Metabolomics profiling reveals different patterns in an animal model of asphyxial and dysrhythmic cardiac arrest

Metabolomics profiling reveals different patterns in an animal model of asphyxial and dysrhythmic... Cardiac arrest (CA) is not a uniform condition and its pathophysiology strongly depends on its cause. In this work we have used a metabolomics approach to study the dynamic metabolic changes occurring in the plasma samples of a swine model following two different causes of CA, namely asphyxia (ACA) and ventricular fibrillation (VFCA). Plasma samples were collected at baseline and every minute during the experimental phases. In order to identify the metabolomics profiles characterizing the two pathological entities, all samples were analysed by 1H NMR spectroscopy and LC-MS/MS spectrometry.The metabolomics fingerprints of ACA and VFCA significantly differed during the peri-arrest period and the resuscitation phase. Major alterations were observed in plasma concentrations of metabolites related to tricarboxylic acid (TCA) cycle, urea cycle, and anaplerotic replenishing of TCA. ACA animals showed significant metabolic disturbances during the asphyxial and CA phases, while for VFCA animals this phenomenon resulted shifted at the resuscitation phase. Interestingly, starting from the asphyxial phase, the ACA animals were stratified in two groups based on their metabolomics profiles that resulted to be correlated with the clinical outcome. Succinate overproduction was observed in the animals with the worse outcome, suggesting a potential prognostic role for this metabolite. http://www.deepdyve.com/assets/images/DeepDyve-Logo-lg.png Scientific Reports Springer Journals
Loading next page...
 
/lp/springer_journal/metabolomics-profiling-reveals-different-patterns-in-an-animal-model-mYAlkkDALy
Publisher
Nature Publishing Group UK
Copyright
Copyright © 2017 by The Author(s)
Subject
Science, Humanities and Social Sciences, multidisciplinary; Science, Humanities and Social Sciences, multidisciplinary; Science, multidisciplinary
eISSN
2045-2322
D.O.I.
10.1038/s41598-017-16857-6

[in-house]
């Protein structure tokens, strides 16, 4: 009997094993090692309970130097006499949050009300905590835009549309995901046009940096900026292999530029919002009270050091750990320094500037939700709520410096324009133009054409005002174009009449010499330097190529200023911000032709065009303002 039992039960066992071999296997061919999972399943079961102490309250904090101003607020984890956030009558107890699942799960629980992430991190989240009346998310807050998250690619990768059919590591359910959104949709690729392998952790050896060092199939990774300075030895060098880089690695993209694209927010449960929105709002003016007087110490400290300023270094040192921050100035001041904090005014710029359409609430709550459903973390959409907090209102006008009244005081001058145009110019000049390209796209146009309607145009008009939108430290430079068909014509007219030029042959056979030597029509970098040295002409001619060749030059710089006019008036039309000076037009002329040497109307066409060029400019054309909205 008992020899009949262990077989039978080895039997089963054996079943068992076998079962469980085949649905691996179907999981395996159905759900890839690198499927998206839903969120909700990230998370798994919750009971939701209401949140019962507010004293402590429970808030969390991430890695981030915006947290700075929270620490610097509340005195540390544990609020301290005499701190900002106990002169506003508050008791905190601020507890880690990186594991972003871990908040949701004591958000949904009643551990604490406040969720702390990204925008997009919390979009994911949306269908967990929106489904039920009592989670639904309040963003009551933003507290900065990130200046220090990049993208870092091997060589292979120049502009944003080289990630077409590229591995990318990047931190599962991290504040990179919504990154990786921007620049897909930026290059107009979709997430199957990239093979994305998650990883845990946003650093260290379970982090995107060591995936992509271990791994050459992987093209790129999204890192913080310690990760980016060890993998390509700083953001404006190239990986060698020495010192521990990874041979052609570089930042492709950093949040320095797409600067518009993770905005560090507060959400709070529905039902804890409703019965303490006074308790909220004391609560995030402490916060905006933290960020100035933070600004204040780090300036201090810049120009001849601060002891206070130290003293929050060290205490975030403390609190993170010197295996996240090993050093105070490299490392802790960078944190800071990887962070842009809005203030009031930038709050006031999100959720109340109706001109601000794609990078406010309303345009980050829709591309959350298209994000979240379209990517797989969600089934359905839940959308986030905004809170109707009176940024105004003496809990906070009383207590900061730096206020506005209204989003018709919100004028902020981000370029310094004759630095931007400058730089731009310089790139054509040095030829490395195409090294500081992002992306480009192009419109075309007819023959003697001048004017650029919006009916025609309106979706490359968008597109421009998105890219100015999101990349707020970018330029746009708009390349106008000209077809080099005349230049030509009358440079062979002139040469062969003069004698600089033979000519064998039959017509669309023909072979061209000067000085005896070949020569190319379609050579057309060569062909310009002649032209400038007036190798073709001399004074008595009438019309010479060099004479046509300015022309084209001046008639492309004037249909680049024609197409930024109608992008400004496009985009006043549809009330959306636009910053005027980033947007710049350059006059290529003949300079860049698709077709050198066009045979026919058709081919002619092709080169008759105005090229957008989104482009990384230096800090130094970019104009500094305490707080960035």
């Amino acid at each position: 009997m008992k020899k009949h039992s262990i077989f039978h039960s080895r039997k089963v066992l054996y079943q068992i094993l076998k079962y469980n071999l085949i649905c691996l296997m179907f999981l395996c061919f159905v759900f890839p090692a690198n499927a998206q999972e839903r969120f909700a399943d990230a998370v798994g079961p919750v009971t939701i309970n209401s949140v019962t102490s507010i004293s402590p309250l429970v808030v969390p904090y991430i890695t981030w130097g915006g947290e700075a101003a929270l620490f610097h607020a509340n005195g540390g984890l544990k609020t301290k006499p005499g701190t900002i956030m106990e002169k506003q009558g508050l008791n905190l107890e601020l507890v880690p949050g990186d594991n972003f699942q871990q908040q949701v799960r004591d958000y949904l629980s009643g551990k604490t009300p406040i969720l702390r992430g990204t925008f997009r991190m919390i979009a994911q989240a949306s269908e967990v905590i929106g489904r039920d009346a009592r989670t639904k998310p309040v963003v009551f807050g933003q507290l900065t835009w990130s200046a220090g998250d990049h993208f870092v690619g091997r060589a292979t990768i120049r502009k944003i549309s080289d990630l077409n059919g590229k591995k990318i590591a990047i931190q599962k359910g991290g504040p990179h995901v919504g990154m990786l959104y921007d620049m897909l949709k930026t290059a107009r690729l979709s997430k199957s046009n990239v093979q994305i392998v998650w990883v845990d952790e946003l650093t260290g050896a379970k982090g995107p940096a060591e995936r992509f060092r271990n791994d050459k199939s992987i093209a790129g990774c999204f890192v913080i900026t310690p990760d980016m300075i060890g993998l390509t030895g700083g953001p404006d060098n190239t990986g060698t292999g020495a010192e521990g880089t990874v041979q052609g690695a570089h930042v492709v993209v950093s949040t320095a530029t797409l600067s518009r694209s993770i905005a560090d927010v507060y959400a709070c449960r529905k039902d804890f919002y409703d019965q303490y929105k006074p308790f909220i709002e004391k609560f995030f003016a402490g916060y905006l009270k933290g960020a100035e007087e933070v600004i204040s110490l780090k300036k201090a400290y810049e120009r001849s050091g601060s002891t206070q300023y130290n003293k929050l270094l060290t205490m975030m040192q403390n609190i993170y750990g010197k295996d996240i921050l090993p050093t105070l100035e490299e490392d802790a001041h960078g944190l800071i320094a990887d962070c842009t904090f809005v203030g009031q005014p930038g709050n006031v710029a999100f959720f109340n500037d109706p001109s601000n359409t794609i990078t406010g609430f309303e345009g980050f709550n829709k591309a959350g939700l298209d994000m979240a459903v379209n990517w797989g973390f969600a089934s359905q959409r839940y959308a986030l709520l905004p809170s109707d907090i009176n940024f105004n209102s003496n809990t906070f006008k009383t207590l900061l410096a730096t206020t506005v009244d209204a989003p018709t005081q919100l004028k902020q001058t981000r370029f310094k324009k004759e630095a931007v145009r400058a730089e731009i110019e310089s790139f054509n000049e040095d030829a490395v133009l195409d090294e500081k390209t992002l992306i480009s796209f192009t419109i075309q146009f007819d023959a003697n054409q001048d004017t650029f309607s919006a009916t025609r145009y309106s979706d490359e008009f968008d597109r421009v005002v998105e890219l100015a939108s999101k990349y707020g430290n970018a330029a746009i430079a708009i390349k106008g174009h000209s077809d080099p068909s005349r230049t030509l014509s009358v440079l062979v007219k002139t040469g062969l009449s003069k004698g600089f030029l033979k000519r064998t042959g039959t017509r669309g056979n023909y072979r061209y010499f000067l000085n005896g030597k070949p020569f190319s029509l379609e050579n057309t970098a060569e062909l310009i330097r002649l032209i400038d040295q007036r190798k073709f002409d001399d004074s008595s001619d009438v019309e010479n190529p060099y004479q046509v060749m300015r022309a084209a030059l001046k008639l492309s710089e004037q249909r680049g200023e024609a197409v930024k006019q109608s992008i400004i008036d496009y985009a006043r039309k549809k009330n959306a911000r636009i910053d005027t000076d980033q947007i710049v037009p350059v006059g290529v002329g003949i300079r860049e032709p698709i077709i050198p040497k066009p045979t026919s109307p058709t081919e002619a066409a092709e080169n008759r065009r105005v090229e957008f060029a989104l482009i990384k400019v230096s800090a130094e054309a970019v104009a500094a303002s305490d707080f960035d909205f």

Publisher site
See Article on Publisher Site

Abstract

Cardiac arrest (CA) is not a uniform condition and its pathophysiology strongly depends on its cause. In this work we have used a metabolomics approach to study the dynamic metabolic changes occurring in the plasma samples of a swine model following two different causes of CA, namely asphyxia (ACA) and ventricular fibrillation (VFCA). Plasma samples were collected at baseline and every minute during the experimental phases. In order to identify the metabolomics profiles characterizing the two pathological entities, all samples were analysed by 1H NMR spectroscopy and LC-MS/MS spectrometry.The metabolomics fingerprints of ACA and VFCA significantly differed during the peri-arrest period and the resuscitation phase. Major alterations were observed in plasma concentrations of metabolites related to tricarboxylic acid (TCA) cycle, urea cycle, and anaplerotic replenishing of TCA. ACA animals showed significant metabolic disturbances during the asphyxial and CA phases, while for VFCA animals this phenomenon resulted shifted at the resuscitation phase. Interestingly, starting from the asphyxial phase, the ACA animals were stratified in two groups based on their metabolomics profiles that resulted to be correlated with the clinical outcome. Succinate overproduction was observed in the animals with the worse outcome, suggesting a potential prognostic role for this metabolite.

Journal

Scientific ReportsSpringer Journals

Published: Nov 29, 2017

References

You’re reading a free preview. Subscribe to read the entire article.


DeepDyve is your
personal research library

It’s your single place to instantly
discover and read the research
that matters to you.

Enjoy affordable access to
over 18 million articles from more than
15,000 peer-reviewed journals.

All for just $49/month

Explore the DeepDyve Library

Search

Query the DeepDyve database, plus search all of PubMed and Google Scholar seamlessly

Organize

Save any article or search result from DeepDyve, PubMed, and Google Scholar... all in one place.

Access

Get unlimited, online access to over 18 million full-text articles from more than 15,000 scientific journals.

Your journals are on DeepDyve

Read from thousands of the leading scholarly journals from SpringerNature, Elsevier, Wiley-Blackwell, Oxford University Press and more.

All the latest content is available, no embargo periods.

See the journals in your area

DeepDyve

Freelancer

DeepDyve

Pro

Price

FREE

$49/month
$360/year

Save searches from
Google Scholar,
PubMed

Create lists to
organize your research

Export lists, citations

Read DeepDyve articles

Abstract access only

Unlimited access to over
18 million full-text articles

Print

20 pages / month

PDF Discount

20% off